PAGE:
The new big three era in OKC is still a work in progress. The team’s floor spacing is bad, there is a lot of “you take a turn attacking one-on-one, then I’ll go” turn taking rather than playing together, and we have not seen much of Olympic ‘Melo because the ball is stopping in his hands. We saw a lot of all that on Tuesday night when the now 4-6 Thunder fell to a Kings team that was struggling and 1-8. In the loss, the Westbrook/George/Anthony trio shot 15-of-54 (27.7 percent). Let’s tip our hat to the Kings for a quality win, behind 21 from Buddy Hield.

But the Thunder should be better than this. They have the second best defense in the NBA this season, but the lack of shooting and depth is canceling out all that big-name firepower on offense.

We should officially note here that when LeBron returned to Cleveland (2014-15) they started 19-20 and made the NBA Finals. Same with his first year in Miami when the Heat started 9-8. Over the course of the long NBA season, those teams started to figure out how to make the necessary sacrifices to win — in Miami Chris Bosh changed how he played to accommodate LeBron, while Love and others had to do that in Cleveland, and those players were far from alone. Guys sacrificed touches and points to focus on other parts of their game to help the team win.

Will Westbrook/George/Anthony be able to do that in OKC? If so, will they do it fast enough that George is happy and decides not to explore his free agent options next summer? Those were the questions going into this season about the Thunder, and 10 games in we do not have a definitive answer — but the ones we’ve gotten are not promising.

Winners, losers from the Eric Bledsoe trade to Milwaukee

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Eric Bledsoe got his wish — he is no longer a Phoenix Sun. He has been traded to the Milwaukee Bucks in exchange for Greg Monroe, an oddly-protected first-round pick, and potentially a second rounder. Who came out on top on that deal, and who didn’t? Let’s make some flash judgments (which could look foolish in a few months) and say who won and lost in Tuesday’s trade.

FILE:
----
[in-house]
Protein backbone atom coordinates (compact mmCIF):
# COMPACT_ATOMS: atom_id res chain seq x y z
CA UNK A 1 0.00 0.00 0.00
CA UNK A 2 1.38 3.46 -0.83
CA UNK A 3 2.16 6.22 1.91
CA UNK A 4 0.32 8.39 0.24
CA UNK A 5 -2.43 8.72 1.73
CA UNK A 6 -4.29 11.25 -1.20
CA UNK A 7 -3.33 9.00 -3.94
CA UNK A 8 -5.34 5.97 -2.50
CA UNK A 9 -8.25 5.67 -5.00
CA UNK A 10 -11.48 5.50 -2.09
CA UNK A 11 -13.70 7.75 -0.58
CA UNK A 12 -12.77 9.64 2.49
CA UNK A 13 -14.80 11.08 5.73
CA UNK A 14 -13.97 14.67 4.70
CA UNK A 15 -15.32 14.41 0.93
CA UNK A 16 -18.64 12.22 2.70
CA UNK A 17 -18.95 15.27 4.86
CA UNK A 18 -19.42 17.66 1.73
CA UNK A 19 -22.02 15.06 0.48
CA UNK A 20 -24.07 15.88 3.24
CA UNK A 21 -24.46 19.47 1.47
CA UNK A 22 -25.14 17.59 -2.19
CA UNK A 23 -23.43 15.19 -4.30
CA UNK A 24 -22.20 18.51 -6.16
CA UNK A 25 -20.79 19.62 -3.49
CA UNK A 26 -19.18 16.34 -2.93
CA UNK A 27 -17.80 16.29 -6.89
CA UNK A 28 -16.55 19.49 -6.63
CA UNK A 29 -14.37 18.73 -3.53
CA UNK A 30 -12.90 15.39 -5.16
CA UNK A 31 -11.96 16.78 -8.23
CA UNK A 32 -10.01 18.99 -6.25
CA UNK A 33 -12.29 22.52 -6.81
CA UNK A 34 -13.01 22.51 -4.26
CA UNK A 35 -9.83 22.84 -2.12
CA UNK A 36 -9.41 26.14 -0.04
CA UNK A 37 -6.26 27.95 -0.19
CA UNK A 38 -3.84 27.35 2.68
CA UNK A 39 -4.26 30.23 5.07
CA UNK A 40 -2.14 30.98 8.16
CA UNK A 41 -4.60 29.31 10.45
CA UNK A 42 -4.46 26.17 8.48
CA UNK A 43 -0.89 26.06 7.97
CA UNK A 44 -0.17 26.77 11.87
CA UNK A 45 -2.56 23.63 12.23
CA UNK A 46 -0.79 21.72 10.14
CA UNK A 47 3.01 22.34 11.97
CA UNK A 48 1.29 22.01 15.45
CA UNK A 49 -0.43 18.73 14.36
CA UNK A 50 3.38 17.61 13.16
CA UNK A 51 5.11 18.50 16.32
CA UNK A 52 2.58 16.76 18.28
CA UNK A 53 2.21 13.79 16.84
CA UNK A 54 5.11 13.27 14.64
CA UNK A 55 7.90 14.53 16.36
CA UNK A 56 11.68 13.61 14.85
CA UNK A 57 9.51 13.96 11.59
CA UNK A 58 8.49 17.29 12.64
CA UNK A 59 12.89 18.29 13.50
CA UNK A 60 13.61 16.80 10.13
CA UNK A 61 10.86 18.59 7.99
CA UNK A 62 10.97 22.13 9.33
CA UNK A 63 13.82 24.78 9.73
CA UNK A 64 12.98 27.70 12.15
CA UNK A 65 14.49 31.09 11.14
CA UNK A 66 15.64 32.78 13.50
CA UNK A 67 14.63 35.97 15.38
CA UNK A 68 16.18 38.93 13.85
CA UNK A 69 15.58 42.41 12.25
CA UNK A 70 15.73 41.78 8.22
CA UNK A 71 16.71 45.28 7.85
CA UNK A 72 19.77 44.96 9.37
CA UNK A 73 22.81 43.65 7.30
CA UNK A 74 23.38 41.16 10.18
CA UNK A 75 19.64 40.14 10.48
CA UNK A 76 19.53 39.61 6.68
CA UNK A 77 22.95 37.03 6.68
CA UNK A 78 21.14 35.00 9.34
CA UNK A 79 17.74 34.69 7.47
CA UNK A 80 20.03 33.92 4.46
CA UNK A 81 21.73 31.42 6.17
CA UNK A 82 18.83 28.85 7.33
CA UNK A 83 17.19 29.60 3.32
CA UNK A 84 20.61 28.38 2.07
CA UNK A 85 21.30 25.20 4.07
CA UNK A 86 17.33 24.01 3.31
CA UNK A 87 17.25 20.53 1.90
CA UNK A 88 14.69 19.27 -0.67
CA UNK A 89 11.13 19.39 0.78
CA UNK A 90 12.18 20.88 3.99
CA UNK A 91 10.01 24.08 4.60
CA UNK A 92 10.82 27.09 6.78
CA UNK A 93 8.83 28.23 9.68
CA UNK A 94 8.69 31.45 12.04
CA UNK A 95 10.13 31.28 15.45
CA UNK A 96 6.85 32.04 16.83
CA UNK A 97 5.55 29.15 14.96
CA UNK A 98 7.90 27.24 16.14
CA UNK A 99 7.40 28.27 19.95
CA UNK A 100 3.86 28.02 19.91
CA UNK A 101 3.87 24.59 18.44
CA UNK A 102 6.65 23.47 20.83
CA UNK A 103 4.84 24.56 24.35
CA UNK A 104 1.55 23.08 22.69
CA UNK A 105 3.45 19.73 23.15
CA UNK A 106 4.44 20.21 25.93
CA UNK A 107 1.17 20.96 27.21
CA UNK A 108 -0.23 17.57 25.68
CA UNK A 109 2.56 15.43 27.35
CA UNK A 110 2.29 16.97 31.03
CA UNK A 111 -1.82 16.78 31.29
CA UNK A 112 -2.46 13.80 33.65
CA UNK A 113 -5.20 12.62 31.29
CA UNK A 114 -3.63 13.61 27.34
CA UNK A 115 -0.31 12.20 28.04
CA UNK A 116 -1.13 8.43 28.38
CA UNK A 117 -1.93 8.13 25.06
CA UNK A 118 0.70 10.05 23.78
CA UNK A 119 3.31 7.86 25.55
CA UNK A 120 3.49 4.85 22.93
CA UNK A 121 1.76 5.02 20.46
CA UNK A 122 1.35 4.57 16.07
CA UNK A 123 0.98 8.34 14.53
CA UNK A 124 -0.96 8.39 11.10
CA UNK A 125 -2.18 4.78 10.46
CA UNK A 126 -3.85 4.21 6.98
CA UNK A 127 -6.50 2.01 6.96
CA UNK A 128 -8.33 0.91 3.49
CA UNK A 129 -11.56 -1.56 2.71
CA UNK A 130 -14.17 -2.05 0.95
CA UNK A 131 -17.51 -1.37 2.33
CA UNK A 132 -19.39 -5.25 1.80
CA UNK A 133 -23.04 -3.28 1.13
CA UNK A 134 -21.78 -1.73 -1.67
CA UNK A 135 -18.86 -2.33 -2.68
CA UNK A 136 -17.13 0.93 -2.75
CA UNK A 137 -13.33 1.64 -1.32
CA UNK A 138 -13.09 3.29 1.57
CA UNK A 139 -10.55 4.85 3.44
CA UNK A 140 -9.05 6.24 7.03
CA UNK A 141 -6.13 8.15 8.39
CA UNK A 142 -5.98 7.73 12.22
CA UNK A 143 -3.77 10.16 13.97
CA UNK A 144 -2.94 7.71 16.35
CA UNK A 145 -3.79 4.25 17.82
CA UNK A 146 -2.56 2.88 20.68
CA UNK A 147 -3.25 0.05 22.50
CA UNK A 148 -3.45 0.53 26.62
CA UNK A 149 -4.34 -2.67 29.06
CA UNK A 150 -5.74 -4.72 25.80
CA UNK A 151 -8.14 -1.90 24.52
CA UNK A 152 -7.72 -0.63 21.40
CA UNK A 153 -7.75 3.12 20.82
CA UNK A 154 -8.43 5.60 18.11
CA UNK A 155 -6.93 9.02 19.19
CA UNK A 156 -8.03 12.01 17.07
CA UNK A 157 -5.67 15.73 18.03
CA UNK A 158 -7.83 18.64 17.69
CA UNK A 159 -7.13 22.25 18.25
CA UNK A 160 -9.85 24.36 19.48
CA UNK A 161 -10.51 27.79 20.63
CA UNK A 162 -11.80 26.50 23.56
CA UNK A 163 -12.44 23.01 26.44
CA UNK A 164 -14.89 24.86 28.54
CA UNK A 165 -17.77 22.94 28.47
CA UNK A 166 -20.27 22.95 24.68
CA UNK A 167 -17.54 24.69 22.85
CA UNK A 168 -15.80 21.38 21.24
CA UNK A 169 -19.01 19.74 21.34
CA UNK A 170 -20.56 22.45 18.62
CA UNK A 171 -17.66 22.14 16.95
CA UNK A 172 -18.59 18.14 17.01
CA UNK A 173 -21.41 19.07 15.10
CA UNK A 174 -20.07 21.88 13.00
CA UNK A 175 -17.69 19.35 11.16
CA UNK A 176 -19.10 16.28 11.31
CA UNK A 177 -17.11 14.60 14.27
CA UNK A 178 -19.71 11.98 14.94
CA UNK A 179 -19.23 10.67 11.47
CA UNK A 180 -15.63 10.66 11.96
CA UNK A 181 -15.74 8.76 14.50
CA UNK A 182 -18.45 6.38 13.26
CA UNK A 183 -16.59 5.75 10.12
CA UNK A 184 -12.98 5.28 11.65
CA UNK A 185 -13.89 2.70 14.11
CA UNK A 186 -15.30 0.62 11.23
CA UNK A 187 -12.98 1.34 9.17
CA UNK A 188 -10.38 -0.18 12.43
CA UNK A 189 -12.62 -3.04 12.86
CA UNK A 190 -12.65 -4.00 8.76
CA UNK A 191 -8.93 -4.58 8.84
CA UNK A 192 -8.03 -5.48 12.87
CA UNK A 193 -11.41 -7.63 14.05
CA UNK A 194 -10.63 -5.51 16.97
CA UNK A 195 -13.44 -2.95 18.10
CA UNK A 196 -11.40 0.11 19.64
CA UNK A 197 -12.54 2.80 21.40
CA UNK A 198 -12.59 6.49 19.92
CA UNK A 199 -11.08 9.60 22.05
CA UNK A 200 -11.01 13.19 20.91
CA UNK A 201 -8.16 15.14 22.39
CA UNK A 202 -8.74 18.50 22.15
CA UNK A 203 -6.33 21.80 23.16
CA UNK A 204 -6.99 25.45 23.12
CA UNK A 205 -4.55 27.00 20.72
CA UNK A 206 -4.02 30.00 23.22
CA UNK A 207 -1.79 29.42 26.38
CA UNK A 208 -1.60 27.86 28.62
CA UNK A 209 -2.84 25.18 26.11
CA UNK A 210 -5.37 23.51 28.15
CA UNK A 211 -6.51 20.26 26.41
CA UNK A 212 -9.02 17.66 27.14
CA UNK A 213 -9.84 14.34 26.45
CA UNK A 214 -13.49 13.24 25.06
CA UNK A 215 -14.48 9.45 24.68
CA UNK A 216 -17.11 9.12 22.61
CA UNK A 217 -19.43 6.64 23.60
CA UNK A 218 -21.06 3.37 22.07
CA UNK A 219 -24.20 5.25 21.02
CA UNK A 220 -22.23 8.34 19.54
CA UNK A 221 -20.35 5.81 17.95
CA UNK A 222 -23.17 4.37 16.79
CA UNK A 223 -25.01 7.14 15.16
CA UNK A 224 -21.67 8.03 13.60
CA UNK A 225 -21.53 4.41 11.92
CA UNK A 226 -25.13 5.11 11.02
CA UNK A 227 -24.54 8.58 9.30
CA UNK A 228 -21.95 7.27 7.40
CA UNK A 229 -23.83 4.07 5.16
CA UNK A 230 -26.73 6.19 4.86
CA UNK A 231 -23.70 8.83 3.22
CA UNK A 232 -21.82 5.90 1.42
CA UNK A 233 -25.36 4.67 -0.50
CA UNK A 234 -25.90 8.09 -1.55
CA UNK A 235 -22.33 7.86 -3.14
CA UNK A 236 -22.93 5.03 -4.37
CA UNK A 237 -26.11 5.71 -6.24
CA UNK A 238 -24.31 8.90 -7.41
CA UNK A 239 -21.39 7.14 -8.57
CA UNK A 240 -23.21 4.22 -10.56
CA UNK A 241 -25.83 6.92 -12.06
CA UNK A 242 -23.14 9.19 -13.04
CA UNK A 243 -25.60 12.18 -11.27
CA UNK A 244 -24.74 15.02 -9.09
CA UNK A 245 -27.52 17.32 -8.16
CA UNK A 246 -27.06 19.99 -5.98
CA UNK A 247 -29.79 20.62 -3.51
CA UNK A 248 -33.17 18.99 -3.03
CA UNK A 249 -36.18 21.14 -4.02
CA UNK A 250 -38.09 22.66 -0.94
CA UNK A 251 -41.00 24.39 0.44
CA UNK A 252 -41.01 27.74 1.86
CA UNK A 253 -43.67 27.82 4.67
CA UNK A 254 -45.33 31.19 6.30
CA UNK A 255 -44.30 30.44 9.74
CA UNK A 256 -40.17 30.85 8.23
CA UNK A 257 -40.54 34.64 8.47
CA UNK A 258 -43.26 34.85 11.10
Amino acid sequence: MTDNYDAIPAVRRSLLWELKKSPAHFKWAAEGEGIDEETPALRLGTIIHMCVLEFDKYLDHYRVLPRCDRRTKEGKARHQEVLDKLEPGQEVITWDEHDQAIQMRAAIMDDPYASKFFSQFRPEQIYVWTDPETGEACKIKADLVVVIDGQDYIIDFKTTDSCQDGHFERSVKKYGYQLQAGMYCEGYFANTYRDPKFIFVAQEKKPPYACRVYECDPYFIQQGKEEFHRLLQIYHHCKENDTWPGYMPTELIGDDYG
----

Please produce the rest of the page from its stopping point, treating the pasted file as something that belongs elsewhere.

WINNER: Eric Bledsoe. He asked for a trade, he wanted out of Phoenix and to play for a team headed to the postseason where the games would matter — he got his wish. Bledsoe landed in a spot at the top of his wish list in Milwaukee, a team with a top-five NBA Greek Freak player, but one who could use a secondary playmaker to take the next step. Bledsoe can be a good defender when he cares, he just hasn’t cared for a couple of years now. Can he still flip that switch? Either way, he forced his way out of a bad situation into a potentially very good one, that’s a win in any book.

WINNER: Milwaukee Bucks. Losers of three in a row before the trade and four in a row now (after a Tuesday night loss to Cleveland), it quickly became clear this season that the Giannis vs. the world offense was not going to be enough. Now the 4-6 Bucks have gone from “can they make the playoffs” to “can they contend in the East?” Probably not yet, but this trade certainly fills a need and creates the potential.

LOSER: Phoenix Suns. This isn’t a “Bucks trade Dirk Nowitzki to the Mavericks for Robert Traylor” level disaster, but they gave up the best player in the trade and when that happens you don’t get to call it a win. I’d grade them a “C” on this trade, really. Phoenix gets a very oddly protected pick (my guess is it doesn’t convey until 2020), maybe a second rounder, and Greg Monroe, who the Suns will try to flip again. It’s a trade that gets them a piece or two for their rebuild, but not true value back for a quality player.

WINNER: Giannis Antetokounmpo. The Greek Freak has been a one-man show in Milwaukee in part out of necessity — they didn’t have another playmaker. Jabari Parker can create shots for himself, but he’s out injured, Malcolm Brogdon at the point is not a shot creator, and so it was all Antetokounmpo. No longer. Bledsoe is a good playmaker for himself and others, and it will take the load off and give Jason Kidd more options in calling plays and going after mismatches. Antetokounmpo could see his raw counting stats go down a little with this trade, but he should be able to be more efficient.